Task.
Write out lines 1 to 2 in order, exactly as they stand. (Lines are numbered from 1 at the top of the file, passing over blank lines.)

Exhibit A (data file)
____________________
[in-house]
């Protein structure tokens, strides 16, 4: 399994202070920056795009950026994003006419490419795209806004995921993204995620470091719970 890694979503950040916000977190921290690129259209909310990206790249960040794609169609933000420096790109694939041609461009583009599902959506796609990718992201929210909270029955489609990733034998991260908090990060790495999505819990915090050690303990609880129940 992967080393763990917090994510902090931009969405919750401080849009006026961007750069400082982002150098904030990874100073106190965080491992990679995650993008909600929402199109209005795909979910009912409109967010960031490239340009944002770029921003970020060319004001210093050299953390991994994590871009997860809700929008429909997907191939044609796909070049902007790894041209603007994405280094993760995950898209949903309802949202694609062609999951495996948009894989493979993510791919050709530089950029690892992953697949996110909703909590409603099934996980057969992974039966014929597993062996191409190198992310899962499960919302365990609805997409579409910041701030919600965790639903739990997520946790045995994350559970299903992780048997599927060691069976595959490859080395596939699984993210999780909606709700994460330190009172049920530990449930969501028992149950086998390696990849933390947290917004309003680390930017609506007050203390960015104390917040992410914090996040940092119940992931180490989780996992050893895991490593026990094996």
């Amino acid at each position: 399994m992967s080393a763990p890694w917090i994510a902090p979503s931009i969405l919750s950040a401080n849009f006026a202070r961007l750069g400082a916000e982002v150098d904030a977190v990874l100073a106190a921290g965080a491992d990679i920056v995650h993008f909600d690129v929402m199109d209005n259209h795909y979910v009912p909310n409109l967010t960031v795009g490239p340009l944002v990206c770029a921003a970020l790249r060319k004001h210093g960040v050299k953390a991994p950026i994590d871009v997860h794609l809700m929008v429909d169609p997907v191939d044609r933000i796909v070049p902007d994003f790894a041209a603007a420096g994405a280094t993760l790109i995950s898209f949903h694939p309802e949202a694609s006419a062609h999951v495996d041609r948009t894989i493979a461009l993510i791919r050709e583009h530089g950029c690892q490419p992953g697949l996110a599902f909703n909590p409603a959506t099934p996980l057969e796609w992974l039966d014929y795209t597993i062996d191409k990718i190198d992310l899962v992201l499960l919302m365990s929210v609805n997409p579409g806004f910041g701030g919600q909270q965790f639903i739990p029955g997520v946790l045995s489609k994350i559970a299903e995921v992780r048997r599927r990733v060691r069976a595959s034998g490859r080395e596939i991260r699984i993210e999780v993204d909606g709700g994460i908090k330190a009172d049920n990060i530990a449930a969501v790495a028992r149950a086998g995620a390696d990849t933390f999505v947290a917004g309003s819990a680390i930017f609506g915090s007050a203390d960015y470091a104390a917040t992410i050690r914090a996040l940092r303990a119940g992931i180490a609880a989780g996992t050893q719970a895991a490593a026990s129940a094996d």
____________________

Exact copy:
[in-house]
């Protein structure tokens, strides 16, 4: 399994202070920056795009950026994003006419490419795209806004995921993204995620470091719970 890694979503950040916000977190921290690129259209909310990206790249960040794609169609933000420096790109694939041609461009583009599902959506796609990718992201929210909270029955489609990733034998991260908090990060790495999505819990915090050690303990609880129940 992967080393763990917090994510902090931009969405919750401080849009006026961007750069400082982002150098904030990874100073106190965080491992990679995650993008909600929402199109209005795909979910009912409109967010960031490239340009944002770029921003970020060319004001210093050299953390991994994590871009997860809700929008429909997907191939044609796909070049902007790894041209603007994405280094993760995950898209949903309802949202694609062609999951495996948009894989493979993510791919050709530089950029690892992953697949996110909703909590409603099934996980057969992974039966014929597993062996191409190198992310899962499960919302365990609805997409579409910041701030919600965790639903739990997520946790045995994350559970299903992780048997599927060691069976595959490859080395596939699984993210999780909606709700994460330190009172049920530990449930969501028992149950086998390696990849933390947290917004309003680390930017609506007050203390960015104390917040992410914090996040940092119940992931180490989780996992050893895991490593026990094996």